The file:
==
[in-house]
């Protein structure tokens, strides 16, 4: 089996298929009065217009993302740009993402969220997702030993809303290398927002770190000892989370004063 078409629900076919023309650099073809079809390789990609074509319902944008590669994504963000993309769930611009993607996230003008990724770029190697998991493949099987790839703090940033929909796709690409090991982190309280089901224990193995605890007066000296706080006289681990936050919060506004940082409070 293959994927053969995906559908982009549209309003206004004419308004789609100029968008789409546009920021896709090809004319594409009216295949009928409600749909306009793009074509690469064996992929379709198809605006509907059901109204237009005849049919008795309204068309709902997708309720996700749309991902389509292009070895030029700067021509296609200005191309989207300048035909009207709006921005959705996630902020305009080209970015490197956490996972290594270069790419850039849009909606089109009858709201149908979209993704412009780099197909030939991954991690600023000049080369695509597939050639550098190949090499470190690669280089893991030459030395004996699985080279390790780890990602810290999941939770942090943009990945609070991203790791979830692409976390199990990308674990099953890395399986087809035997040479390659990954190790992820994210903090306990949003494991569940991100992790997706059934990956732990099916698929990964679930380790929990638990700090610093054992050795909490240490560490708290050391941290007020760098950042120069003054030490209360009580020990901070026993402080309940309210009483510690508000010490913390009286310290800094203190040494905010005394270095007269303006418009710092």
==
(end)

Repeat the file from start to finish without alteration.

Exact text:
[in-house]
């Protein structure tokens, strides 16, 4: 089996298929009065217009993302740009993402969220997702030993809303290398927002770190000892989370004063 078409629900076919023309650099073809079809390789990609074509319902944008590669994504963000993309769930611009993607996230003008990724770029190697998991493949099987790839703090940033929909796709690409090991982190309280089901224990193995605890007066000296706080006289681990936050919060506004940082409070 293959994927053969995906559908982009549209309003206004004419308004789609100029968008789409546009920021896709090809004319594409009216295949009928409600749909306009793009074509690469064996992929379709198809605006509907059901109204237009005849049919008795309204068309709902997708309720996700749309991902389509292009070895030029700067021509296609200005191309989207300048035909009207709006921005959705996630902020305009080209970015490197956490996972290594270069790419850039849009909606089109009858709201149908979209993704412009780099197909030939991954991690600023000049080369695509597939050639550098190949090499470190690669280089893991030459030395004996699985080279390790780890990602810290999941939770942090943009990945609070991203790791979830692409976390199990990308674990099953890395399986087809035997040479390659990954190790992820994210903090306990949003494991569940991100992790997706059934990956732990099916698929990964679930380790929990638990700090610093054992050795909490240490560490708290050391941290007020760098950042120069003054030490209360009580020990901070026993402080309940309210009483510690508000010490913390009286310290800094203190040494905010005394270095007269303006418009710092």